Education Funding: Professional Development and In-Service
During the past 15 years of austerity budgets in education, one of the areas especially affected has been funding for profession learning by teachers. Too often when the many priorities were examined, this was one area excluded. Some districts had funding
for profession development in the collective agreement, although many did not. Even those with provisions were stuck with amounts from the last local negotiations—almost 25 years ago—with costs increased even though funding did not.
Many elements of teaching have changed and teachers need support for keeping up with these changes. This is particularly the case with the revised curriculum, changes in the structure of courses, increases in technological change, and the need for teachers
to infuse Aboriginal ways of knowing throughout the curriculum.
Support to better meet the needs of students with special needs is also high on the priorities for professional learning.
Access to professional learning in all areas of the province must be planned for, given the geographic dispersion that produces barriers to equity.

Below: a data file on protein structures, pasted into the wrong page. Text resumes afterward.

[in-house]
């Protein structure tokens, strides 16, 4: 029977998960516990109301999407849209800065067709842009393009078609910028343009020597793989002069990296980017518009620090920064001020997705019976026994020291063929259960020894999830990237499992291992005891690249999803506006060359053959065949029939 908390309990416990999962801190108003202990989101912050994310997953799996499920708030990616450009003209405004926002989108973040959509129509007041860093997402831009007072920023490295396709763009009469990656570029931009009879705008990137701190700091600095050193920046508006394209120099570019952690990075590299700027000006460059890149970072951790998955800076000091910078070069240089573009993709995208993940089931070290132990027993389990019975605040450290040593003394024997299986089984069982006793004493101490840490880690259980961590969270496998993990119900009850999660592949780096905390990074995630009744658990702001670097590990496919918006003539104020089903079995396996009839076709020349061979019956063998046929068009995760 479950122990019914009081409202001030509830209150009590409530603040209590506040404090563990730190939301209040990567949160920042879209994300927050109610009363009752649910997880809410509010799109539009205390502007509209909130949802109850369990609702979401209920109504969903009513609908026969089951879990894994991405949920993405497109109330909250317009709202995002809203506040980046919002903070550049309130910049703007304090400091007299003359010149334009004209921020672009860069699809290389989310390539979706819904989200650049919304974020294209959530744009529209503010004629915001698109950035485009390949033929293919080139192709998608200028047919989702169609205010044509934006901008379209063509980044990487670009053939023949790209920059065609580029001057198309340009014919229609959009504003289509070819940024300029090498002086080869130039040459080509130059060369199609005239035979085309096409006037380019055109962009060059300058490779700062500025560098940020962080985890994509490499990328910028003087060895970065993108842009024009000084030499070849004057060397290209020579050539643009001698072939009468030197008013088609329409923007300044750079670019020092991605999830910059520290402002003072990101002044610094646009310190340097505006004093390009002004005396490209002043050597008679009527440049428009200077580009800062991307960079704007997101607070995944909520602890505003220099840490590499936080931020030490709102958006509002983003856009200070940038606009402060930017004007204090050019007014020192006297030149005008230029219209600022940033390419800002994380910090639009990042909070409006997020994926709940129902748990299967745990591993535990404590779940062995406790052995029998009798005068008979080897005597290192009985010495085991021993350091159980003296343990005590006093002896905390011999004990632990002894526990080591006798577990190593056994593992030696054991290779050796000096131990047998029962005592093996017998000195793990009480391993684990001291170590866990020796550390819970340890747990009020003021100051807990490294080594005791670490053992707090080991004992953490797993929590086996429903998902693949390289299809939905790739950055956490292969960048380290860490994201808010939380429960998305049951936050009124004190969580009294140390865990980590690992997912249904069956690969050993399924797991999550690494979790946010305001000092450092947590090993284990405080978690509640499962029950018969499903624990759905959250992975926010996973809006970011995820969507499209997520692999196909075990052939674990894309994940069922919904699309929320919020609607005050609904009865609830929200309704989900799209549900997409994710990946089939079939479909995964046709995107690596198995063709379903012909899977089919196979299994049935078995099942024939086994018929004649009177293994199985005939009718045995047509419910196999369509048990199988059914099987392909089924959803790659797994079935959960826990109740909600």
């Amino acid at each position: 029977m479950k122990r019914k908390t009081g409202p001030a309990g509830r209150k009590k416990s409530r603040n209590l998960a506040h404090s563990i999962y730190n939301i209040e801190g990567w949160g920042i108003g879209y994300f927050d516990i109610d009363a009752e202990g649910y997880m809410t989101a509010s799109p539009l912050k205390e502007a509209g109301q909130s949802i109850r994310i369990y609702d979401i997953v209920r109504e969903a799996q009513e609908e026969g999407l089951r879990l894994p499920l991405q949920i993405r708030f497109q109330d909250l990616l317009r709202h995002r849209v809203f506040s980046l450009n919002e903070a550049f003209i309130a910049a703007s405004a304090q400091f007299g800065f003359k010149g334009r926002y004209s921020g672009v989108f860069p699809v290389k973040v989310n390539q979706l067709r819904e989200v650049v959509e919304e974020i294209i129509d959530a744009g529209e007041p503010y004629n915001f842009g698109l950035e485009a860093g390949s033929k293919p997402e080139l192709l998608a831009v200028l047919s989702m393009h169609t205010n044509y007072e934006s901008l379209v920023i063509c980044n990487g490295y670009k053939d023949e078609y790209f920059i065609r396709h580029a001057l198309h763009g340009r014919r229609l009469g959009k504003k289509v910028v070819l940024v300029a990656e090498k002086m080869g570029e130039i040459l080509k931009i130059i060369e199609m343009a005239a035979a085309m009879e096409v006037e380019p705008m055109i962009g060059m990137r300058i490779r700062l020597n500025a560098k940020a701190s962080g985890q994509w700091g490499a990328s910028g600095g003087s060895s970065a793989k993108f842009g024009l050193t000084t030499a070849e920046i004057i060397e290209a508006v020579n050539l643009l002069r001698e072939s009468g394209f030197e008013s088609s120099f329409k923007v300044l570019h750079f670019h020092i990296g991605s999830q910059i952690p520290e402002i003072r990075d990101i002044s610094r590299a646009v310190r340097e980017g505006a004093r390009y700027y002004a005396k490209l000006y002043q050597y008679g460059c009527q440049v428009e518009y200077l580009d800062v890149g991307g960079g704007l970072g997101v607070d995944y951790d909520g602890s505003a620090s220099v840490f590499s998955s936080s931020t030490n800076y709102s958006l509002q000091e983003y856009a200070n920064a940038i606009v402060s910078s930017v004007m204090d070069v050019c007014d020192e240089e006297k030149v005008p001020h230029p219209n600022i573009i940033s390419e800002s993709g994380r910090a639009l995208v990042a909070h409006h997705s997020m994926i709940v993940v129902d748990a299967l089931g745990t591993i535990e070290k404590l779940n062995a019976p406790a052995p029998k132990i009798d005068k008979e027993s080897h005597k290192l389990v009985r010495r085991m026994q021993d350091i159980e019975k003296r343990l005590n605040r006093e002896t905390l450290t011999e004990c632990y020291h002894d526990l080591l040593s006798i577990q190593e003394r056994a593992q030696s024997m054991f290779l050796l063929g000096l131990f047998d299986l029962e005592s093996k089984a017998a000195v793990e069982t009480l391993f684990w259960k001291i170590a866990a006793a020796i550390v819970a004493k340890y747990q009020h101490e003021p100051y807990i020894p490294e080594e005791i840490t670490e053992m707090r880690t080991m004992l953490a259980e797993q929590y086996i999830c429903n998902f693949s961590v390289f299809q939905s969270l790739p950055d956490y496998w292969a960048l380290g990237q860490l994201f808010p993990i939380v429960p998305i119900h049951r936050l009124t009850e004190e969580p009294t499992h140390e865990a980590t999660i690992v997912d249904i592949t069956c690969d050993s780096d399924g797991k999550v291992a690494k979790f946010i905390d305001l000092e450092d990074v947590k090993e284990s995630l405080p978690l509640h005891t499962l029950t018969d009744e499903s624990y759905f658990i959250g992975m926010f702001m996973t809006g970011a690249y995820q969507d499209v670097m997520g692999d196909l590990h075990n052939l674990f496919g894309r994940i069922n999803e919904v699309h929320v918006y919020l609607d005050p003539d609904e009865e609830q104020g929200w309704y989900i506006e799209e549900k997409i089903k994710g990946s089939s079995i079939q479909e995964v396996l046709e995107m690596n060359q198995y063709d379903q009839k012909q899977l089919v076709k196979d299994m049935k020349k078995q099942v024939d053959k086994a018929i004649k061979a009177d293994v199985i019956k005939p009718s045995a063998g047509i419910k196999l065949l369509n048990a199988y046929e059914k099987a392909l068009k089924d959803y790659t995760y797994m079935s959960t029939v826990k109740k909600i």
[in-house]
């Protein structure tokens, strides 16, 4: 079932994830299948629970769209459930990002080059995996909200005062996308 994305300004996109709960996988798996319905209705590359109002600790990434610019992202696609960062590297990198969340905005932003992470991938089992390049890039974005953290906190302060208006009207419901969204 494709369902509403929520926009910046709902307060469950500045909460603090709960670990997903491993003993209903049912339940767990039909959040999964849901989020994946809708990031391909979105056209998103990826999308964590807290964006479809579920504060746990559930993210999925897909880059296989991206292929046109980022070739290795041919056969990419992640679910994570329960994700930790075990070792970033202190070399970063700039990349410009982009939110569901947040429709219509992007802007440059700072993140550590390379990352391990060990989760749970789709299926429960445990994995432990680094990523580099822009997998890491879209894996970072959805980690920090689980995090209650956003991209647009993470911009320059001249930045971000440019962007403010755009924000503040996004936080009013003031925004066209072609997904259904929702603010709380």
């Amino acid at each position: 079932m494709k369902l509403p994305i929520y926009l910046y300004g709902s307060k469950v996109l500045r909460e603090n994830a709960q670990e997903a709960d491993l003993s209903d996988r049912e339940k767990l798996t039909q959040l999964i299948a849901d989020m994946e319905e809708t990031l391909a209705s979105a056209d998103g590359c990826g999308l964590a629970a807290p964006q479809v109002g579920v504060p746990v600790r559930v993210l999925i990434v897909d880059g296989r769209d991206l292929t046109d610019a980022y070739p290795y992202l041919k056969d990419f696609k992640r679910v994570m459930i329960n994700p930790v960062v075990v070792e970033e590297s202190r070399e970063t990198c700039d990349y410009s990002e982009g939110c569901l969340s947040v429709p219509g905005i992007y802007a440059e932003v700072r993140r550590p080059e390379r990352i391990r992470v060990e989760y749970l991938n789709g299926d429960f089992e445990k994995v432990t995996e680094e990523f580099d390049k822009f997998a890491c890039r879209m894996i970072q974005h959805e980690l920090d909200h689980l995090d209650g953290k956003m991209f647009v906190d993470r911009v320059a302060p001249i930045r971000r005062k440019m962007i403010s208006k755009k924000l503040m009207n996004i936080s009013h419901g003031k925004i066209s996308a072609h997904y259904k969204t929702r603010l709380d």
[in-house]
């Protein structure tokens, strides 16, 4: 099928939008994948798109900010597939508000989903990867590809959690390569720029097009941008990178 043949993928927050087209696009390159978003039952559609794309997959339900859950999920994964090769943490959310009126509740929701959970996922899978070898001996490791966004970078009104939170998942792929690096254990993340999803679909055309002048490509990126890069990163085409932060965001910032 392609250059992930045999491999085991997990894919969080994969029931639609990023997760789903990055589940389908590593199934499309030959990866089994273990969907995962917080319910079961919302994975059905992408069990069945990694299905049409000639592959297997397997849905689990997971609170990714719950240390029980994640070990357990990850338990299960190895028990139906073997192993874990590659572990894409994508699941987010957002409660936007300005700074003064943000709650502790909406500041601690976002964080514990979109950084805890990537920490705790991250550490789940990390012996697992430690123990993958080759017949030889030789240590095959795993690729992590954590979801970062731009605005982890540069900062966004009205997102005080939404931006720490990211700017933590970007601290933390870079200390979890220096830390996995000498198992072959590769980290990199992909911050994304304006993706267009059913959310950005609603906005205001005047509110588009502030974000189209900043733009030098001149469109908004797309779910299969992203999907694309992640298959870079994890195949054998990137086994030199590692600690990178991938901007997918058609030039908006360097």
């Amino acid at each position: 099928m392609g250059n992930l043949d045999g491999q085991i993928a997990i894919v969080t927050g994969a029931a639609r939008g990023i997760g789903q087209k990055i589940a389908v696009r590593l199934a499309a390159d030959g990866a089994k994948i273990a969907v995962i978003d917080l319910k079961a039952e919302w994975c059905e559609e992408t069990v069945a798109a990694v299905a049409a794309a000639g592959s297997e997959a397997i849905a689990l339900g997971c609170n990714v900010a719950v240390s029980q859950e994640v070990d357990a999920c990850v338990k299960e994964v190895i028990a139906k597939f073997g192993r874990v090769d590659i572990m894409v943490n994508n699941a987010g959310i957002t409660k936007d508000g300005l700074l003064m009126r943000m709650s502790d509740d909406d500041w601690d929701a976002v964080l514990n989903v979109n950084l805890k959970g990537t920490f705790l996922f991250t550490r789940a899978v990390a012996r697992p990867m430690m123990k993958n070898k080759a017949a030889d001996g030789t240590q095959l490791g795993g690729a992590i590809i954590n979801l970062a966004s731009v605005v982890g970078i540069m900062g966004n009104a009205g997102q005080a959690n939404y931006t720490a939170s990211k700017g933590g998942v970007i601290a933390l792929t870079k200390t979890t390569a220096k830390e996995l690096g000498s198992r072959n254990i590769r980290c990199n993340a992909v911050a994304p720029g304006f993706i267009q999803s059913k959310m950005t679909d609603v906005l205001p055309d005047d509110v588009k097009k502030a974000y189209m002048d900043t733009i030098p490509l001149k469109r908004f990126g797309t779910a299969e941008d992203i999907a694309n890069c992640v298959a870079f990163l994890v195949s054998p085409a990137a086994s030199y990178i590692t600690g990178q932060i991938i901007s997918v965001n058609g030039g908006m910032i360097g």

Professional learning here is being used to encompass two types of activity. In-service is the training needed to carry out specific areas that governing authorities have identified—such as a new student information service, privacy requirements, or new
areas of curriculum. Professional development is the teacher having the autonomy to determine what they need to learn to effectively provide high-quality educational service. Both of these require funding.
That the Ministry of Education provide grants to school districts based on a minimum of $1,500 per teacher per year ($60 million) for each of three years to support time and learning resources needed for the implementation of the redesign
of the entire curriculum from Kindergarten to Grade 12.
That the Ministry of Education work with the BCTF to develop a plan to support the availability of a wide variety of in-service opportunities in all regions of the province to support the implementation of the new curriculum and the enhanced
That the Ministry of Education provide additional non-instructional days during the 2017–18, 2018–19, and 2019–20 school years to support the implementation of the revised curriculum and enhanced Aboriginal content.
Abandon the changes made to the School Act and other statutes made by Bill 11 (2015), and instead work with the BCTF and other provincial education partner organizations to develop a plan to support a wide-range of mentorship opportunities
for certificate holders in all school districts around BC.